Settlement Assets: The Missing Economic Category in the Theory of Money
February 19, 2012
Based on a critical review of the leading theories of money, this paper argues that ‘money-like’ assets used throughout history to finally settle obligations, including commodities and state-debt, are ‘settlement assets’ and that settlement assets should be explicitly recognised as a new and separate economic category alongside money and money of account. Using examples from ancient economies, colonial economies, the development of central banking and the German hyperinflation of the Weimar Republic, it is shown that settlement assets play a critical role in any monetary system and in many instances were represented by assets separate from money. It is demonstrated that settlement assets based on material goods or state-issued debt instruments have the shortcoming that they cannot be elastically created in response to private transaction needs. This has periodically destabilised economies, notably in liquidity crises and in situations where the transaction needs of an economy undergo significant seasonal fluctuations. It is argued that this is one of the reasons why central bank money evolved into the predominant settlement asset. In a case study, it is shown how the creation of a special settlement asset based on a priority charge over land and enterprises helped put an end to the German hyperinflation during the Weimar Republic.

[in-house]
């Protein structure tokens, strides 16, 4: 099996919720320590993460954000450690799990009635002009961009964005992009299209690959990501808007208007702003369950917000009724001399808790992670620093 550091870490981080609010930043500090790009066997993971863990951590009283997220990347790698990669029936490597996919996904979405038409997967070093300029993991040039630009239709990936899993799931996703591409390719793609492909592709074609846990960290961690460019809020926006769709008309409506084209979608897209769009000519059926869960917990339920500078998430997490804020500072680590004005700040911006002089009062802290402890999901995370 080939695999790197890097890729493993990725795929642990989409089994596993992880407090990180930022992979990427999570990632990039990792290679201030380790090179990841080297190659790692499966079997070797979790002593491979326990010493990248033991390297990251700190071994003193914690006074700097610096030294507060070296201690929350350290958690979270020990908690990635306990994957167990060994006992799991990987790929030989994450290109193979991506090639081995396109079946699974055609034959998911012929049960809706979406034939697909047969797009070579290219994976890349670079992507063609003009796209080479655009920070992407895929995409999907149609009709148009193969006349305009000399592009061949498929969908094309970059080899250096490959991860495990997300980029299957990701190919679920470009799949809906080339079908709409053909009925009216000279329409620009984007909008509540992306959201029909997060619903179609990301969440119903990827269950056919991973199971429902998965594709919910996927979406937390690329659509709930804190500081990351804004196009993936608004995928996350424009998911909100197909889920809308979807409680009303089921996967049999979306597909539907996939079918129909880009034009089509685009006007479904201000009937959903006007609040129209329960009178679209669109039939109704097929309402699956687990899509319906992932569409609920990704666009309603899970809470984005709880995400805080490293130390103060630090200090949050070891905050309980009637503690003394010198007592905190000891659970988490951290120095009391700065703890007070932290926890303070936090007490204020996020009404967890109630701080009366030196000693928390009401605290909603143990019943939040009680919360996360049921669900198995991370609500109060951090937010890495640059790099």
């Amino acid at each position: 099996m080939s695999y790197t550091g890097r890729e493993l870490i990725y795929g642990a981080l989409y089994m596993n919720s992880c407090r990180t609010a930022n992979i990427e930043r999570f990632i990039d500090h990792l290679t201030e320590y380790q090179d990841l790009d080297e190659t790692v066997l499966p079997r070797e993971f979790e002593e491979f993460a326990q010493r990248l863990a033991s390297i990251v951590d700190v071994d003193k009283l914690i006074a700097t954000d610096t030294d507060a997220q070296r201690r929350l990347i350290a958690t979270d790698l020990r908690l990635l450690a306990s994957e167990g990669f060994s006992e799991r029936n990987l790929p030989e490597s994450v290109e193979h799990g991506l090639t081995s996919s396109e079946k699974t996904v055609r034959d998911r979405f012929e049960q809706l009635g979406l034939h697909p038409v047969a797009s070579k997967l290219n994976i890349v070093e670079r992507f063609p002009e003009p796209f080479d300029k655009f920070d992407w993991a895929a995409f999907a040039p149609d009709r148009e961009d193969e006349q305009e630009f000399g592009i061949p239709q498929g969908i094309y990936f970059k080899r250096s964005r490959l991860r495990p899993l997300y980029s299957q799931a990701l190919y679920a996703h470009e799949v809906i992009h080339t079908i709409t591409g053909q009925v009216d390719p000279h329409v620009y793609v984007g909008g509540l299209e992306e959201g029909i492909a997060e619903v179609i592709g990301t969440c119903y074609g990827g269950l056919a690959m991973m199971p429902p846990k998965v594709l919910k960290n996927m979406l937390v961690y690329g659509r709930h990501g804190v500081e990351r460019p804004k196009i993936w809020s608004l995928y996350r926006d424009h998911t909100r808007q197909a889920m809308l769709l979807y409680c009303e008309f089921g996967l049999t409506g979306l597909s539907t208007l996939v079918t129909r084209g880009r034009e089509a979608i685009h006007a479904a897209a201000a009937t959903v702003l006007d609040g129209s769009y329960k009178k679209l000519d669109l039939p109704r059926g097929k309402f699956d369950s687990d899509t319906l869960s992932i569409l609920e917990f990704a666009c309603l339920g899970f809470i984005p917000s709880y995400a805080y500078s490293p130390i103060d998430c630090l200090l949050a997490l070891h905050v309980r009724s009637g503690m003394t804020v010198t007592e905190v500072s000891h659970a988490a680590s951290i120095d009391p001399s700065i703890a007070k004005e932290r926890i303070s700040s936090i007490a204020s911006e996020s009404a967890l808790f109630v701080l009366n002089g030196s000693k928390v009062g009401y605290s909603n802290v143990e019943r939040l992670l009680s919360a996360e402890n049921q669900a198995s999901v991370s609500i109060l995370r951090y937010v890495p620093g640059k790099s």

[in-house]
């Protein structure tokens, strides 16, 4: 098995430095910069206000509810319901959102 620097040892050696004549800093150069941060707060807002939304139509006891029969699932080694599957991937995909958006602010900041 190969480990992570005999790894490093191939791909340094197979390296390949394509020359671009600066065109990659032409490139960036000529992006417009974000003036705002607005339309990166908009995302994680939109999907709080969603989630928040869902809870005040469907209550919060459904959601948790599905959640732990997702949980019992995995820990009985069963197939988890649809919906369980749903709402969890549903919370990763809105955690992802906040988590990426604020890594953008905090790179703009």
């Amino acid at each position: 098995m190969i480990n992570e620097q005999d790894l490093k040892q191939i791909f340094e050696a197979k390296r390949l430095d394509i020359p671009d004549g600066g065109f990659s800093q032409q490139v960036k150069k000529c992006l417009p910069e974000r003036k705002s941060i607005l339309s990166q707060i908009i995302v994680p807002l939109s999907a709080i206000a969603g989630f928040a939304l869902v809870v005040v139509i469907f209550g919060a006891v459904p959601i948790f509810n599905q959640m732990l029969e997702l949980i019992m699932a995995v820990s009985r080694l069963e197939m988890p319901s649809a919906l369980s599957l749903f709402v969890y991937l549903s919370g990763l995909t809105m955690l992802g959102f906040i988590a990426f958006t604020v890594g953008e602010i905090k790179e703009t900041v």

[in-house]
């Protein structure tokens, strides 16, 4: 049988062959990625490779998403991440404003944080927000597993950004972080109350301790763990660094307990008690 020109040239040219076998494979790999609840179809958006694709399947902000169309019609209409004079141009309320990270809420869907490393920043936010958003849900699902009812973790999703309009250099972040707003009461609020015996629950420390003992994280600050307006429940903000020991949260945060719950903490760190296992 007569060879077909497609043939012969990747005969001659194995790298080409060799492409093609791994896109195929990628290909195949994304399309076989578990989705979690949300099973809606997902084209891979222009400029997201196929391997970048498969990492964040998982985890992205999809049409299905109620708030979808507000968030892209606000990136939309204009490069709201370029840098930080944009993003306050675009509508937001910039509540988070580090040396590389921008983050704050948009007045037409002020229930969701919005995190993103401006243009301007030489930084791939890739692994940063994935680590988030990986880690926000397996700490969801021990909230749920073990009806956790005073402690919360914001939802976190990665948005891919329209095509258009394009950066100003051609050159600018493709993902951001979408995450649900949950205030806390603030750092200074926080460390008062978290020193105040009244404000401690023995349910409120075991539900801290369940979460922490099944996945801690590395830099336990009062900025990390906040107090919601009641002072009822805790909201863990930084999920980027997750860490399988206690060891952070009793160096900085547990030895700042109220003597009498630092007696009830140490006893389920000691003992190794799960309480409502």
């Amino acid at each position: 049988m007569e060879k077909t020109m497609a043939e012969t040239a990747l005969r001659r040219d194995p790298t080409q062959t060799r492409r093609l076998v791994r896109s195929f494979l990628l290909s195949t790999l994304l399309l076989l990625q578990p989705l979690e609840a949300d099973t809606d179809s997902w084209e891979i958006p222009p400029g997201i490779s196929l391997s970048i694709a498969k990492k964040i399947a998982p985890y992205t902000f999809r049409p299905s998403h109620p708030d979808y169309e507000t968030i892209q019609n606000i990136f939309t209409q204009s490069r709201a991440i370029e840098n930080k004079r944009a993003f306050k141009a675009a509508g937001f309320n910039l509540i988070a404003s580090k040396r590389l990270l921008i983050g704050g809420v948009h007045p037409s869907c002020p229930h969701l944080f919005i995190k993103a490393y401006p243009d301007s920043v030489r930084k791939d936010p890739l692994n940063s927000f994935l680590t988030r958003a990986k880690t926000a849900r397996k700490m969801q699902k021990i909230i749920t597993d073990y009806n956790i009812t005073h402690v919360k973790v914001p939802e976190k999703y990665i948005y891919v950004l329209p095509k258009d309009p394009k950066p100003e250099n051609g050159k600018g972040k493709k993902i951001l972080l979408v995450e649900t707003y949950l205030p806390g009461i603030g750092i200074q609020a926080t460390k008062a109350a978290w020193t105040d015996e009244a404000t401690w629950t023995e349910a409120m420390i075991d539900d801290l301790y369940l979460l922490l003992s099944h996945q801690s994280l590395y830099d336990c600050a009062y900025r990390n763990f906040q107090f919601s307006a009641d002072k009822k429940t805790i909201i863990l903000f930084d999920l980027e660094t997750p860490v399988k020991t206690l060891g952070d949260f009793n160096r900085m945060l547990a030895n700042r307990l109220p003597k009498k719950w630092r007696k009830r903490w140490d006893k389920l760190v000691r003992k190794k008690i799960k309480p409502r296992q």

Number of Pages in PDF File: 34
Keywords: theory of money, nature of money, origins of money, commodity theory of money, state theory of money, property theory of money, settlement, history of central banking, ancient money, Greek coinage, colonial money, German hyperinflation, ownership economics
JEL Classification: B52, E42, E50, E51, N10working papers series
Date posted: February 19, 2012
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